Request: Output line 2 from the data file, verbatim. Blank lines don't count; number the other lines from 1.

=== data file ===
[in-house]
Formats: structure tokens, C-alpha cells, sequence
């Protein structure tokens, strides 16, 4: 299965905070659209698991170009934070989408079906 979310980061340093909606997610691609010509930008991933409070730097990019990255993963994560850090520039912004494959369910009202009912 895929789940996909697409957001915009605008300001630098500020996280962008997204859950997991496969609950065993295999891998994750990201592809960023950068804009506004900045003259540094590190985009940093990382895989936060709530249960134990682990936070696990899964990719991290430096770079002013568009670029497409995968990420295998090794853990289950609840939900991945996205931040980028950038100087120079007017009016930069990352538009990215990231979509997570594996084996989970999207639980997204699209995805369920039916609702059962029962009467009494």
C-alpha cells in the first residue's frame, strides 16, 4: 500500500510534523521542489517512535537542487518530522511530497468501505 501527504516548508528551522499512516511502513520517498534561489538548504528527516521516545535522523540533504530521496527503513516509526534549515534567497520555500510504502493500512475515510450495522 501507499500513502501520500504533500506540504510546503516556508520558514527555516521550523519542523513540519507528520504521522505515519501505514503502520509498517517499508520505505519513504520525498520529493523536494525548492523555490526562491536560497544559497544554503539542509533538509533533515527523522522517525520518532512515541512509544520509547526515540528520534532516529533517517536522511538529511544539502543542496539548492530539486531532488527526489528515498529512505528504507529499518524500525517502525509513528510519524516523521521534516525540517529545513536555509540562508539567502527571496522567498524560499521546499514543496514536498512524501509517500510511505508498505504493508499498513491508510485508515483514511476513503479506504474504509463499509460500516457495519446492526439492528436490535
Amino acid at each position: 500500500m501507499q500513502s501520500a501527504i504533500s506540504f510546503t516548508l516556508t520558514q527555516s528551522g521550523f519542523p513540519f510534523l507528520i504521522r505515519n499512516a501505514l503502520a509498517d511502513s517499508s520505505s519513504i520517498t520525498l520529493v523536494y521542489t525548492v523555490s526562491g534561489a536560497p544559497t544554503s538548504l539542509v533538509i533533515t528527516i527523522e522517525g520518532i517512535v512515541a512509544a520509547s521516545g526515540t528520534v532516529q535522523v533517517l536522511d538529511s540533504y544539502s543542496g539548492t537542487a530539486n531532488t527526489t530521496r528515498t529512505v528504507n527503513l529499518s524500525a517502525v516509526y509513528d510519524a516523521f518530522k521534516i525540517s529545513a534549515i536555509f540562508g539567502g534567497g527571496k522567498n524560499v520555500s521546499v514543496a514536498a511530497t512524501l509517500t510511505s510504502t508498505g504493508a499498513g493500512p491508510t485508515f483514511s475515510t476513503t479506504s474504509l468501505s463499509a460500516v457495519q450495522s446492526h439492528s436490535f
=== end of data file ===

Formats: structure tokens, C-alpha cells, sequence